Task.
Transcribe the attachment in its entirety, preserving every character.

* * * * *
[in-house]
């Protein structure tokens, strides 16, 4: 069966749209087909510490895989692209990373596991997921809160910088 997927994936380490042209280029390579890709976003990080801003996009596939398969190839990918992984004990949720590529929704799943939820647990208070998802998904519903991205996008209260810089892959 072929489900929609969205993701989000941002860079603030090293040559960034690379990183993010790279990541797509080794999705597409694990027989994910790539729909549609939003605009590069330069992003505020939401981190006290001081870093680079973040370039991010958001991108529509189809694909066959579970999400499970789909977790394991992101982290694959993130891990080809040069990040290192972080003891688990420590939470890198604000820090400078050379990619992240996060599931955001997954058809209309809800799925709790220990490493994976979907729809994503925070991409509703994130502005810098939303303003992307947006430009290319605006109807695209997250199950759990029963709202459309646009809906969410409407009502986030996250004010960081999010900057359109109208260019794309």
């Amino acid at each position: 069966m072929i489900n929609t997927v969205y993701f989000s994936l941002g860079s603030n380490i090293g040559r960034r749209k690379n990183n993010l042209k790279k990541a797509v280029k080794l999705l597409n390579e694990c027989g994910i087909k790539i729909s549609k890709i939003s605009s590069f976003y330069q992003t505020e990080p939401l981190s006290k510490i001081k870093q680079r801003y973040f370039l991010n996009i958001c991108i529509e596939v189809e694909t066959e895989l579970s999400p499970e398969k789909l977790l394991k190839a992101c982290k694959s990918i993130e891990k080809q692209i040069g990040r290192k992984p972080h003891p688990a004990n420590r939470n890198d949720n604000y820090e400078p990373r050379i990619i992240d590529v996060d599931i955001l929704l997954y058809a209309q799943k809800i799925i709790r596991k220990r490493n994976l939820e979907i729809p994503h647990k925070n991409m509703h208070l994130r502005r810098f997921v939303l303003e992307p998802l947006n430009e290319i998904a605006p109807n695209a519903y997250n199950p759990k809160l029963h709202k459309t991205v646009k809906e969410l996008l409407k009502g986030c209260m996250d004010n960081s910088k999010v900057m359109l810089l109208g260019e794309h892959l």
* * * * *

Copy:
[in-house]
């Protein structure tokens, strides 16, 4: 069966749209087909510490895989692209990373596991997921809160910088 997927994936380490042209280029390579890709976003990080801003996009596939398969190839990918992984004990949720590529929704799943939820647990208070998802998904519903991205996008209260810089892959 072929489900929609969205993701989000941002860079603030090293040559960034690379990183993010790279990541797509080794999705597409694990027989994910790539729909549609939003605009590069330069992003505020939401981190006290001081870093680079973040370039991010958001991108529509189809694909066959579970999400499970789909977790394991992101982290694959993130891990080809040069990040290192972080003891688990420590939470890198604000820090400078050379990619992240996060599931955001997954058809209309809800799925709790220990490493994976979907729809994503925070991409509703994130502005810098939303303003992307947006430009290319605006109807695209997250199950759990029963709202459309646009809906969410409407009502986030996250004010960081999010900057359109109208260019794309």
């Amino acid at each position: 069966m072929i489900n929609t997927v969205y993701f989000s994936l941002g860079s603030n380490i090293g040559r960034r749209k690379n990183n993010l042209k790279k990541a797509v280029k080794l999705l597409n390579e694990c027989g994910i087909k790539i729909s549609k890709i939003s605009s590069f976003y330069q992003t505020e990080p939401l981190s006290k510490i001081k870093q680079r801003y973040f370039l991010n996009i958001c991108i529509e596939v189809e694909t066959e895989l579970s999400p499970e398969k789909l977790l394991k190839a992101c982290k694959s990918i993130e891990k080809q692209i040069g990040r290192k992984p972080h003891p688990a004990n420590r939470n890198d949720n604000y820090e400078p990373r050379i990619i992240d590529v996060d599931i955001l929704l997954y058809a209309q799943k809800i799925i709790r596991k220990r490493n994976l939820e979907i729809p994503h647990k925070n991409m509703h208070l994130r502005r810098f997921v939303l303003e992307p998802l947006n430009e290319i998904a605006p109807n695209a519903y997250n199950p759990k809160l029963h709202k459309t991205v646009k809906e969410l996008l409407k009502g986030c209260m996250d004010n960081s910088k999010v900057m359109l810089l109208g260019e794309h892959l």